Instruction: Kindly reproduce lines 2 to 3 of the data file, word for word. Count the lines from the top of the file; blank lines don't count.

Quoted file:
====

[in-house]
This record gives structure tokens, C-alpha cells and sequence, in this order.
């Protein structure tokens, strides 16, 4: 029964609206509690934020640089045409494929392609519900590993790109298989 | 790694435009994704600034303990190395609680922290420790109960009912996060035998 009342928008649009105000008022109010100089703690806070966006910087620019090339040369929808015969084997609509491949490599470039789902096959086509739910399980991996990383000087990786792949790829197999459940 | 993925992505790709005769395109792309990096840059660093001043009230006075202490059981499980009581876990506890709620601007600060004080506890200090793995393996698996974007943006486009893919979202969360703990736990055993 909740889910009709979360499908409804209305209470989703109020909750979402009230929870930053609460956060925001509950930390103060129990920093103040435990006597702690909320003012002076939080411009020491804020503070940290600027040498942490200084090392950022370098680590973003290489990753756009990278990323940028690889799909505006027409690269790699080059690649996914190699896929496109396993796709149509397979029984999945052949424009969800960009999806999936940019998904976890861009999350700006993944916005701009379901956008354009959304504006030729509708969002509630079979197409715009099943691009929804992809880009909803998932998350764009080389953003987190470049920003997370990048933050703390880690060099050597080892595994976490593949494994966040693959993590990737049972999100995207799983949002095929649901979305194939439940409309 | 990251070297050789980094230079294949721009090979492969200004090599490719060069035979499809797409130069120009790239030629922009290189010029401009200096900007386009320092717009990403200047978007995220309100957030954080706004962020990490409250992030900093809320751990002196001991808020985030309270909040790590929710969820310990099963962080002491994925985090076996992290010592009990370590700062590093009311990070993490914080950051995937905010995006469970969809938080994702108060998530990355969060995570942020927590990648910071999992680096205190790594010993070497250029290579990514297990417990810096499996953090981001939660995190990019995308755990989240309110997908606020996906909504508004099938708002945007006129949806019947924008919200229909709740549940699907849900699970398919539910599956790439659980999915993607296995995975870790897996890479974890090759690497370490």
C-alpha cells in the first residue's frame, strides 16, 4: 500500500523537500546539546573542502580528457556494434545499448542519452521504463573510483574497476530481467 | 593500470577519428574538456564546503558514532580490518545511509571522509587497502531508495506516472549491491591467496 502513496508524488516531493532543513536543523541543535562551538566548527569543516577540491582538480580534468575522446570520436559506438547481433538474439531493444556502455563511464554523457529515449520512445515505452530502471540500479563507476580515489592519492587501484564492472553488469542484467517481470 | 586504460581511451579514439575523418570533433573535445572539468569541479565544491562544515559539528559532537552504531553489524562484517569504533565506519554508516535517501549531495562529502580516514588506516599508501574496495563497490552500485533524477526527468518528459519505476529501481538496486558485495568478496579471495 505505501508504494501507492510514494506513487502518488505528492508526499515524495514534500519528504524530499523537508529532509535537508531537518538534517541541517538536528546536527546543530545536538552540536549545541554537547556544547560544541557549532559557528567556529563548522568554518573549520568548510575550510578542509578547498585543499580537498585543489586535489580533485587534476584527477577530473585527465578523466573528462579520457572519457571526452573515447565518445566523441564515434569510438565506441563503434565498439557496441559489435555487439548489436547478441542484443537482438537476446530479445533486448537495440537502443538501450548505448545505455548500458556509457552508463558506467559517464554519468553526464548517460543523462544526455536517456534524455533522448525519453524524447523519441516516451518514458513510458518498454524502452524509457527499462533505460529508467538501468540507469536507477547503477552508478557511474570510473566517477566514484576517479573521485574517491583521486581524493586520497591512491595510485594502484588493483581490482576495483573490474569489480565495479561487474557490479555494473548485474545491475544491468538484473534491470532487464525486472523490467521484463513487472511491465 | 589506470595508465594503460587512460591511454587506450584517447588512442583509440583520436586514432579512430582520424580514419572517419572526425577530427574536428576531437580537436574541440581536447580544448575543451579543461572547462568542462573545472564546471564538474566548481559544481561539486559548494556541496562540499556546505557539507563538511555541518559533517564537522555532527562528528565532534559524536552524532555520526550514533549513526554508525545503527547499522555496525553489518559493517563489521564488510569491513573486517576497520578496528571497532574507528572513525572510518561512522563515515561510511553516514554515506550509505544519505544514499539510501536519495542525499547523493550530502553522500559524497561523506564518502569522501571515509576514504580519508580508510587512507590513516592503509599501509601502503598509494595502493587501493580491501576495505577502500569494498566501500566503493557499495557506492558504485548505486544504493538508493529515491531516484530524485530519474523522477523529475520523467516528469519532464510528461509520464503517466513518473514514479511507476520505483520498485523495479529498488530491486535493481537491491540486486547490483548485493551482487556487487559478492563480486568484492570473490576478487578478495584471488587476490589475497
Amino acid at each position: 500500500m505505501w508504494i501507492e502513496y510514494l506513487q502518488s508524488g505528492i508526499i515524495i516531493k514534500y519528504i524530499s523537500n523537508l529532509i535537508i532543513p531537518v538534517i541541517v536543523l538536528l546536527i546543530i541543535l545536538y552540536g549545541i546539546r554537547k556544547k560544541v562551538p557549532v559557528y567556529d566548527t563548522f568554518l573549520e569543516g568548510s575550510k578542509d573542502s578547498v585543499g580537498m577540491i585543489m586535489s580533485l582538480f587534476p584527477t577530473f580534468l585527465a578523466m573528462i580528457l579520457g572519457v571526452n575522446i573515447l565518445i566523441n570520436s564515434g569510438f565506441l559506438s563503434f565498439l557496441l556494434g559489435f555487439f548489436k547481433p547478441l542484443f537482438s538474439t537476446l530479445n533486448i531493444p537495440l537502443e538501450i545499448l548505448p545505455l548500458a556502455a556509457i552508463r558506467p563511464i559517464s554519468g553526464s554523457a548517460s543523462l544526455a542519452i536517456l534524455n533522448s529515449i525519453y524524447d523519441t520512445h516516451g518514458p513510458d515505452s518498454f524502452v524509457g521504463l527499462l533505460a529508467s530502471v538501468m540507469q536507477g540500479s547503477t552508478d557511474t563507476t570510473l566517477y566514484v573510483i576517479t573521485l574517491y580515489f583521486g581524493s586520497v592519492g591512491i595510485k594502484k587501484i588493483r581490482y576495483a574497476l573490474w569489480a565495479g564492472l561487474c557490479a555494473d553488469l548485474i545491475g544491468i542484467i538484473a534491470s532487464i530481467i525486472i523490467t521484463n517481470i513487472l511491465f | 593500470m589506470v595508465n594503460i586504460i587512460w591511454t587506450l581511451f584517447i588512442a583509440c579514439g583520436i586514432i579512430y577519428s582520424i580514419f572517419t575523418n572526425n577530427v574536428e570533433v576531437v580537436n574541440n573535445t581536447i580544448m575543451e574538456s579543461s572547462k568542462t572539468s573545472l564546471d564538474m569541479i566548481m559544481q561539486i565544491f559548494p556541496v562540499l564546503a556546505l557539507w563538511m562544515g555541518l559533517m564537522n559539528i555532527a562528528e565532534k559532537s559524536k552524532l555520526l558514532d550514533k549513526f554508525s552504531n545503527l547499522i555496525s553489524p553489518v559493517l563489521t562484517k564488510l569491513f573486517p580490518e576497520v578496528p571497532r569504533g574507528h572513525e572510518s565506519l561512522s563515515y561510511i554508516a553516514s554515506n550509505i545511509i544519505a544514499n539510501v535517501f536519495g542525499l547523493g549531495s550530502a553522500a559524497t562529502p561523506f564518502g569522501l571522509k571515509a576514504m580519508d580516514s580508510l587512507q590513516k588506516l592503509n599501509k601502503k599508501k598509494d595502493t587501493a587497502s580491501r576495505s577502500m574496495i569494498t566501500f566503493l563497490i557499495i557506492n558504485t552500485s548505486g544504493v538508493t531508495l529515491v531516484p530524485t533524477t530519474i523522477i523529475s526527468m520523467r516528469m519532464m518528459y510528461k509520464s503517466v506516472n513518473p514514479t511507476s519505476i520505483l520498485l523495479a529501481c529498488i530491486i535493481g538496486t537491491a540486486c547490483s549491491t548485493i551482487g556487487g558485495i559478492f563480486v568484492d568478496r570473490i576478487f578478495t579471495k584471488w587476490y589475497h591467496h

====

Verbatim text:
This record gives structure tokens, C-alpha cells and sequence, in this order.
């Protein structure tokens, strides 16, 4: 029964609206509690934020640089045409494929392609519900590993790109298989 | 790694435009994704600034303990190395609680922290420790109960009912996060035998 009342928008649009105000008022109010100089703690806070966006910087620019090339040369929808015969084997609509491949490599470039789902096959086509739910399980991996990383000087990786792949790829197999459940 | 993925992505790709005769395109792309990096840059660093001043009230006075202490059981499980009581876990506890709620601007600060004080506890200090793995393996698996974007943006486009893919979202969360703990736990055993 909740889910009709979360499908409804209305209470989703109020909750979402009230929870930053609460956060925001509950930390103060129990920093103040435990006597702690909320003012002076939080411009020491804020503070940290600027040498942490200084090392950022370098680590973003290489990753756009990278990323940028690889799909505006027409690269790699080059690649996914190699896929496109396993796709149509397979029984999945052949424009969800960009999806999936940019998904976890861009999350700006993944916005701009379901956008354009959304504006030729509708969002509630079979197409715009099943691009929804992809880009909803998932998350764009080389953003987190470049920003997370990048933050703390880690060099050597080892595994976490593949494994966040693959993590990737049972999100995207799983949002095929649901979305194939439940409309 | 990251070297050789980094230079294949721009090979492969200004090599490719060069035979499809797409130069120009790239030629922009290189010029401009200096900007386009320092717009990403200047978007995220309100957030954080706004962020990490409250992030900093809320751990002196001991808020985030309270909040790590929710969820310990099963962080002491994925985090076996992290010592009990370590700062590093009311990070993490914080950051995937905010995006469970969809938080994702108060998530990355969060995570942020927590990648910071999992680096205190790594010993070497250029290579990514297990417990810096499996953090981001939660995190990019995308755990989240309110997908606020996906909504508004099938708002945007006129949806019947924008919200229909709740549940699907849900699970398919539910599956790439659980999915993607296995995975870790897996890479974890090759690497370490």